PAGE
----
Norman Reedus is on AMC’s “The Walking Dead.” He kills zombies. He is my hero.
Good writing evokes emotions in the reader. It doesn’t matter which emotion, really, as long as the reader can feel what your characters are feeling. It helps the audience connect with the story. One of the easiest emotions to convey, in my opinion, is fear, as it is a pretty universal feeling.
And the easiest way to terrorize your readers is to put something you are scared of in your writing. If you’re scared out of your gourd, chances are the readers are too, and that makes for a satisfying story.
That said, let’s talk about zombies.
First off, I would just like to say a few things about my feelings on zombies:
I hate them. I hate them so much.
Not because it’s an over-saturated genre, or because I am afraid of some biological outbreak, or because they are “stupid” or anything remotely along those lines. I hate zombies because they are entirely unsanitary.
When the apocalypse comes, I’ll be armed with a shotgun, a wet-dry vac, and industrial strength hand sanitizer because those suckers trail goo and puss like nobody’s business. ::shudder::
Based on my limited research–limited due to the fact that I will have nightmares if it is extensive–I have come up with a few categories for typical zombie scenarios.
The Shufflers: These guys are the zombies you see in the traditional zombie movie. Reanimated corpses in various states of decay that roam around muttering “braaaiinnnss” in slow motion. The will never outrun you, but they will overwhelm you. Their strength is in their numbers. Don’t get backed into a corner.
The Sprinters: These are the 28-Days Later zombies, or the Reavers of Firefly fame, that move like lightening and are ridiculously intelligent. Basically, you’re going to need extensive ammo and a sniper friend. And fire. Lots of fire.
The Voodoos: These zombies are controlled by a witch doctor, and are the only variety of zombie with real-world religious basis. You guys. They are real. I’m not sure how to feel about this.
The Specials: The special zombies are anything that doesn’t quite fit into the above categories, such as cybernetic zombies (those are a thing?), Star War zombies, which are reanimated by the dark side of the Force, and Harry Potter’s Inferi. You’re going to have to do your own research on these fellas, because I’m about to blow your mind.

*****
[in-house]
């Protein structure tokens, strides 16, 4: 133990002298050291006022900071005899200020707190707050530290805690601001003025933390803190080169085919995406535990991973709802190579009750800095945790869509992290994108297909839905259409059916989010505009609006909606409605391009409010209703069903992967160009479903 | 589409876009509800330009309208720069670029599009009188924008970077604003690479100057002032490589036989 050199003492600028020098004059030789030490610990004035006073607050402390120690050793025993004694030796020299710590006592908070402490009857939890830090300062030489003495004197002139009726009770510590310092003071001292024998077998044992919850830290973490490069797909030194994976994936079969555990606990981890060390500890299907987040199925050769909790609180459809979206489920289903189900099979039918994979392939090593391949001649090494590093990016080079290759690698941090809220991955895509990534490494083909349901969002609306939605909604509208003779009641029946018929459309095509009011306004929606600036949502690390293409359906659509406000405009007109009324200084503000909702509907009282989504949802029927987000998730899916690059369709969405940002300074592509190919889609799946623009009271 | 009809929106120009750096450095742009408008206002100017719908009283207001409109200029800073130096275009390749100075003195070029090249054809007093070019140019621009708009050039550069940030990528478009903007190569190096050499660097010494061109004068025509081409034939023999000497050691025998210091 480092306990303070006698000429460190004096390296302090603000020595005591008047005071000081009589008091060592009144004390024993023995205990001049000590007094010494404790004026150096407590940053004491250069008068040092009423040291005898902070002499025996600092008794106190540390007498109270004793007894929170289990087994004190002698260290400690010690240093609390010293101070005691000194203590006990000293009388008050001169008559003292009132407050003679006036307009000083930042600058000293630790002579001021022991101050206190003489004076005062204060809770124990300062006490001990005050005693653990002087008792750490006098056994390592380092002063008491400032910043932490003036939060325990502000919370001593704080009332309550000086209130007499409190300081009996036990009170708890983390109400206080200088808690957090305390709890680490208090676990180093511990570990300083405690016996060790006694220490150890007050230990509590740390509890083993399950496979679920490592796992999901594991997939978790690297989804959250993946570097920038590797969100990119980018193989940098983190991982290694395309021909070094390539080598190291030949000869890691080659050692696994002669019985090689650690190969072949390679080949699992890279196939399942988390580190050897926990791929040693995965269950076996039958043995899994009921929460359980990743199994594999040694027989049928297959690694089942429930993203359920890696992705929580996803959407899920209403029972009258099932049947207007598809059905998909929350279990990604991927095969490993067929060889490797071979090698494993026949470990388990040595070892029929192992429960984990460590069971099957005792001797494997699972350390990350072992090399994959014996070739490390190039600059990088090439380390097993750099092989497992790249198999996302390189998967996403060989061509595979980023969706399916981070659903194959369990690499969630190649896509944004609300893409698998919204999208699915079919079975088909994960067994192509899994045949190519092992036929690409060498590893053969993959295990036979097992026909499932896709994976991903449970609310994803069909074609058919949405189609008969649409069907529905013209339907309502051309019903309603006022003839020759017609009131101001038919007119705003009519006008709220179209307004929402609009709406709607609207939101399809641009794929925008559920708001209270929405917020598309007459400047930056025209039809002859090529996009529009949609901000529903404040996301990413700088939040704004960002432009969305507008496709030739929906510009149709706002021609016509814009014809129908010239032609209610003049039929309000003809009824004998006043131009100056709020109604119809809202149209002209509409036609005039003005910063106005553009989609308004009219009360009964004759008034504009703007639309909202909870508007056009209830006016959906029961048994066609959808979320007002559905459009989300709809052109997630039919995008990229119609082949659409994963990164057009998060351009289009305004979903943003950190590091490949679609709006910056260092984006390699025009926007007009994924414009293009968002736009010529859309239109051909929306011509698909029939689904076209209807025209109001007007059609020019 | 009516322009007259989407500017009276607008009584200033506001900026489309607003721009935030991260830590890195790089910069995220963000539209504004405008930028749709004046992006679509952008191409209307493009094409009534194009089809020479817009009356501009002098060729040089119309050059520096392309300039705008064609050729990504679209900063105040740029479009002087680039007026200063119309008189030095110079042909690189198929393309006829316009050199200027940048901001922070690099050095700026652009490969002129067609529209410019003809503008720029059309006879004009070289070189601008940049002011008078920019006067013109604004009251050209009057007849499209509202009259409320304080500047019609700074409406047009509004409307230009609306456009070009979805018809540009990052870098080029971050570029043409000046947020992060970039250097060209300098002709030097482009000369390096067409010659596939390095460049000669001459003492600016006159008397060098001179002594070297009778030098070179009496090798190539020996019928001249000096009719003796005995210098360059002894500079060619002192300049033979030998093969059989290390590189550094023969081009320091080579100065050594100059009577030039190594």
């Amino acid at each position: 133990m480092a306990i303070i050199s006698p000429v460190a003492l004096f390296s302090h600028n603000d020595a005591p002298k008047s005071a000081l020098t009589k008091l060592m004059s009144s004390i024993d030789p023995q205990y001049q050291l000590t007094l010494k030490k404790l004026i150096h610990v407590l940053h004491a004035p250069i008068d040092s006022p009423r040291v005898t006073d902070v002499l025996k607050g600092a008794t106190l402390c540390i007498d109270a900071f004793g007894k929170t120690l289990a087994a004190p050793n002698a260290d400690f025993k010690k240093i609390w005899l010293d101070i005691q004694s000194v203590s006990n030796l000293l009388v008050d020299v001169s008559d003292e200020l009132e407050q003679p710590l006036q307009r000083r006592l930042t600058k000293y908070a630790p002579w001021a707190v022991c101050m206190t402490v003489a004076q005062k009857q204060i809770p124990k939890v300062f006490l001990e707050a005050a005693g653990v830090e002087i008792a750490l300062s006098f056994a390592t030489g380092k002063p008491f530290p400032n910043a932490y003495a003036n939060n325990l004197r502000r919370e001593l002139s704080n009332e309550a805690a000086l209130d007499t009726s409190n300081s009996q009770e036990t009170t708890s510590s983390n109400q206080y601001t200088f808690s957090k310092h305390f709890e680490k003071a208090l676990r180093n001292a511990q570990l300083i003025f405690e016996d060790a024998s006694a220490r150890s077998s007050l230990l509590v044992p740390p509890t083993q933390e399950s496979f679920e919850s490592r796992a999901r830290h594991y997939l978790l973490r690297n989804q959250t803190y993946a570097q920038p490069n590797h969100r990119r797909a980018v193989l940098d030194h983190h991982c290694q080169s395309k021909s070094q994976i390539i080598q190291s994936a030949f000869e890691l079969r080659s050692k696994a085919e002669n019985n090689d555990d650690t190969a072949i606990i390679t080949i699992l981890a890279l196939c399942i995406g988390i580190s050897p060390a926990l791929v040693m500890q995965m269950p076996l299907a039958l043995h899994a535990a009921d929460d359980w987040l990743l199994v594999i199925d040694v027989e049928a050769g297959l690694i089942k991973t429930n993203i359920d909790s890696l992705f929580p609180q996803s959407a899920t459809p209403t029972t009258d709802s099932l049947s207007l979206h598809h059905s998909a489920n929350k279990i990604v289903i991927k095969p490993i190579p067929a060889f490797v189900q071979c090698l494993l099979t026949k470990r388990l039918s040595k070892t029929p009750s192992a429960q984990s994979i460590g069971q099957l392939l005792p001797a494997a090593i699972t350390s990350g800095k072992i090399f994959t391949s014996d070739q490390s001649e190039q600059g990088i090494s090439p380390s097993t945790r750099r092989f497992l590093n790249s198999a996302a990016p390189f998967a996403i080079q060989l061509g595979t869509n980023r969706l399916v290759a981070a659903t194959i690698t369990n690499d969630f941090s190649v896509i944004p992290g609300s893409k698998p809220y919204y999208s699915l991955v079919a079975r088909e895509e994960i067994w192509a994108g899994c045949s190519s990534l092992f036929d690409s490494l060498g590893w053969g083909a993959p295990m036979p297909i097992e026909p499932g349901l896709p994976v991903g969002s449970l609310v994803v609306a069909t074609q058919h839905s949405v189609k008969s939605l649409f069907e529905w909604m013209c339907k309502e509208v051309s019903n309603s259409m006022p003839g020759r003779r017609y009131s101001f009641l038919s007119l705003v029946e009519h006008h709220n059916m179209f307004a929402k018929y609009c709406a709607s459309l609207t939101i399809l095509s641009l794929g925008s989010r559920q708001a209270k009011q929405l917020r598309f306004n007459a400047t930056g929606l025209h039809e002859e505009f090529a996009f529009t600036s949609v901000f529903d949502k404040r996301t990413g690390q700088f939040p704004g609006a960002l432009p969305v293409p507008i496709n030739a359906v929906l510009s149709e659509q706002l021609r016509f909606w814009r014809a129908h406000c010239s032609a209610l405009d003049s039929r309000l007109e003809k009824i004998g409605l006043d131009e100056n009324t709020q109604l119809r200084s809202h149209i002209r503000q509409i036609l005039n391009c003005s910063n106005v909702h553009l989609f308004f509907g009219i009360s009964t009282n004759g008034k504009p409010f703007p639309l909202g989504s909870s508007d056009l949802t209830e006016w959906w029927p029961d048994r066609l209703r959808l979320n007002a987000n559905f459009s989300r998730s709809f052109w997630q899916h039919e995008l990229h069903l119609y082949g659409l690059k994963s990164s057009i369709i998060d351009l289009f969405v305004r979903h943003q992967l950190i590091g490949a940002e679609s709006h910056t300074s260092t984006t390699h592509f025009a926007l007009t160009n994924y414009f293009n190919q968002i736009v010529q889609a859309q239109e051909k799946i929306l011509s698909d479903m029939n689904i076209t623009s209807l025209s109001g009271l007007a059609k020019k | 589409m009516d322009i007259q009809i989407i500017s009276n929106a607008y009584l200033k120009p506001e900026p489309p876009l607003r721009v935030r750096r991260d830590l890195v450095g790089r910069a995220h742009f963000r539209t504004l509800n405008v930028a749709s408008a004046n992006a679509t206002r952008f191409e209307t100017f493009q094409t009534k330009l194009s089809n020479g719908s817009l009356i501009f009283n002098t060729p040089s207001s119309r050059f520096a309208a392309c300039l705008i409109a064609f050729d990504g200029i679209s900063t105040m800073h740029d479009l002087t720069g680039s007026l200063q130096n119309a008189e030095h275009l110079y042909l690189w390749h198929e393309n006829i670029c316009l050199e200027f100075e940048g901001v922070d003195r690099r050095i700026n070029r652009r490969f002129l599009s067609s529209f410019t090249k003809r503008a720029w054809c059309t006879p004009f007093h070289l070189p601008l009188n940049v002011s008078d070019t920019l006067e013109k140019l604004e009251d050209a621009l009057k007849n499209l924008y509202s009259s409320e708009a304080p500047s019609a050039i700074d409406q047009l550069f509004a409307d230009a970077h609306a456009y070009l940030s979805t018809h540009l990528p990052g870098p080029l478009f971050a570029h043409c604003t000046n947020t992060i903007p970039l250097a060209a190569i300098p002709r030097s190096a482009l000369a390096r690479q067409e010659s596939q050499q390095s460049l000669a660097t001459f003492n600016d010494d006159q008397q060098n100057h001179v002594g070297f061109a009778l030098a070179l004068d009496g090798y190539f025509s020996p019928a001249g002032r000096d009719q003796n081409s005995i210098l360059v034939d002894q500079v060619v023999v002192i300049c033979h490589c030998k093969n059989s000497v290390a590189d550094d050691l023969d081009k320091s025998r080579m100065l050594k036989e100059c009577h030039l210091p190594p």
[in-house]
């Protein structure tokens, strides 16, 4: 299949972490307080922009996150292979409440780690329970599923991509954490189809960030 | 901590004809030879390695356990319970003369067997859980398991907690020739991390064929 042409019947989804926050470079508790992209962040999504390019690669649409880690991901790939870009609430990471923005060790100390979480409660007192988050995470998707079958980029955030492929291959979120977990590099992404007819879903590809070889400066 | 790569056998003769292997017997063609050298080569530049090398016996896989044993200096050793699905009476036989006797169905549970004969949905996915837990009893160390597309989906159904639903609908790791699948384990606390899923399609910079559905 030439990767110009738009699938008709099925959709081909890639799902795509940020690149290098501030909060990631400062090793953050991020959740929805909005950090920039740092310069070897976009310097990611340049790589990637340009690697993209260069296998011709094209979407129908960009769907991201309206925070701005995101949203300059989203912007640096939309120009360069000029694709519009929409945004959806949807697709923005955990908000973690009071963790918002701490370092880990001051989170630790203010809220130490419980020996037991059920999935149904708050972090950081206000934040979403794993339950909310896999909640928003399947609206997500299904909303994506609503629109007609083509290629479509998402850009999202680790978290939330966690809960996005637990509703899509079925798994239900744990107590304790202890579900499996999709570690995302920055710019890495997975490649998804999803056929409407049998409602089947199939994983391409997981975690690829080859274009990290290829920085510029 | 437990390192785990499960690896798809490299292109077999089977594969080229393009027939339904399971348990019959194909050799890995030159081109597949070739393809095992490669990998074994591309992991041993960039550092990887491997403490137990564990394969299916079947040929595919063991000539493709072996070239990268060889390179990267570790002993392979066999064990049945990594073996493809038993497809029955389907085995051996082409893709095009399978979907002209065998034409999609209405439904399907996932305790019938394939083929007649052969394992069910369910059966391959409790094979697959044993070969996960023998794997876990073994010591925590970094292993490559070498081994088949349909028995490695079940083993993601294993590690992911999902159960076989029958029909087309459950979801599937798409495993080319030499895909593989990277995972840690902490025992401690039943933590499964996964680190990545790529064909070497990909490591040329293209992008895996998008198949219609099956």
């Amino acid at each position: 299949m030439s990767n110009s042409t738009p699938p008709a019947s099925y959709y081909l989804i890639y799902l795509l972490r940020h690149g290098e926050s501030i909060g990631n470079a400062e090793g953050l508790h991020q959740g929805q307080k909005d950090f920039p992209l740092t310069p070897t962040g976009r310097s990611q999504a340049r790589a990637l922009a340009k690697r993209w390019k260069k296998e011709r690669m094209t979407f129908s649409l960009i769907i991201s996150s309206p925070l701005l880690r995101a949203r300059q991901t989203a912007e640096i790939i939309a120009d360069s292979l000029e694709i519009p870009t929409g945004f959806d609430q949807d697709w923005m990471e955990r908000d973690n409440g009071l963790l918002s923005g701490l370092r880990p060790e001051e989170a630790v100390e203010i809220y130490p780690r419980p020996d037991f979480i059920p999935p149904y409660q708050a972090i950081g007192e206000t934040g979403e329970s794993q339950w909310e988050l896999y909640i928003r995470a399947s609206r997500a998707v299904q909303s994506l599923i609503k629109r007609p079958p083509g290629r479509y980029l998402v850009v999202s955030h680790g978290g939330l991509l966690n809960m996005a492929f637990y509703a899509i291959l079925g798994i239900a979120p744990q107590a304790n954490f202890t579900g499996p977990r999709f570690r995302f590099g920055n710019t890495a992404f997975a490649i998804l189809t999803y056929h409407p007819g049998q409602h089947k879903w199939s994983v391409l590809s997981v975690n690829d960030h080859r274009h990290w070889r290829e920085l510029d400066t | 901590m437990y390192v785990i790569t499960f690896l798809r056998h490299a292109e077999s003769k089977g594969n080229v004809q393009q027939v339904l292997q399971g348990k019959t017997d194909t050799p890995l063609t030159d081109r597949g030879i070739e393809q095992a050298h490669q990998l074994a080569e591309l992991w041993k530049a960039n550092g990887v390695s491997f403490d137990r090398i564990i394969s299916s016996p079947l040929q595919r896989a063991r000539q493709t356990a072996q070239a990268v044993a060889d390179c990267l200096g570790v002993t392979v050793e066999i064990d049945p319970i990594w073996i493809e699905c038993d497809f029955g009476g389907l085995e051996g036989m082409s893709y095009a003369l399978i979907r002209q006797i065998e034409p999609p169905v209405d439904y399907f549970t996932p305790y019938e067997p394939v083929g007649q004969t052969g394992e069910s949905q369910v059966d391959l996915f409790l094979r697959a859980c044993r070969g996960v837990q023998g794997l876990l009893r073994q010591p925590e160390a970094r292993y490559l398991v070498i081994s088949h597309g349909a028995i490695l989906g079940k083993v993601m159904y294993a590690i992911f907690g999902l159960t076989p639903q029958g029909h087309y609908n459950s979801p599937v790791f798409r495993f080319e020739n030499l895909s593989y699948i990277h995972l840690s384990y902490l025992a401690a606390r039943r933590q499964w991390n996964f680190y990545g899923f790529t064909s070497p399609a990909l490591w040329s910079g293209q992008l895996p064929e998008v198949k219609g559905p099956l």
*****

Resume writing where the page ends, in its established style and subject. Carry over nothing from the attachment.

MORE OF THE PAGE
Then, my friends, we have the Norse zombies. The Draugar.
During my research for the Viking novella that I am working, I stumbled across the draugar, which fall into two main behavioral categories.
Some just hang out in their tombs, guarding their sparkly shit and lamenting the fact that they are no longer living. They just want a friend, and are jealous of humanity’s ability to live. Thus, they have an insatiable hunger for human flesh and will attack unsuspecting tomb-raiders.
The others leave their snuggly graves and go on the hunt because of their jealousy for the living. Now, this is where it gets a little hairy.
You all understand that Vikings are buried with their weapons and armor. So the draugar are armed. With battle axes and spears and rusty swords, and are covered in chain mail. And they’re up, roaming the earth and shit! Do you all understand this? It’s pretty terrifying.
But wait! It gets worse!
The draugar are possessed with superhuman strength, can increase their size at will, retain some sense of intelligence and delight in the destruction they cause, and can move through the earth. Petrified yet?
They also have magic powers.
I want to make this clear. Draugar are magical, armed, super-zombies that can pop out of the ground anywhere they choose like demented daisies!
You guys. WE ARE SO FUCKED.
And I am so putting draugar in my Viking novella. I’m not sure how I’m going to write myself out of this one. Are there any monsters that terrify you all so much that you write them into a story specifically so you can annihilate them and get over your fears? Tell me about it in the comments!
Sidenote: I have yet to figure out how to properly insert media from other websites. Mr. Reedus’ picture is credited to Rick Marshall, derived from a work of Ana Dunn, found here.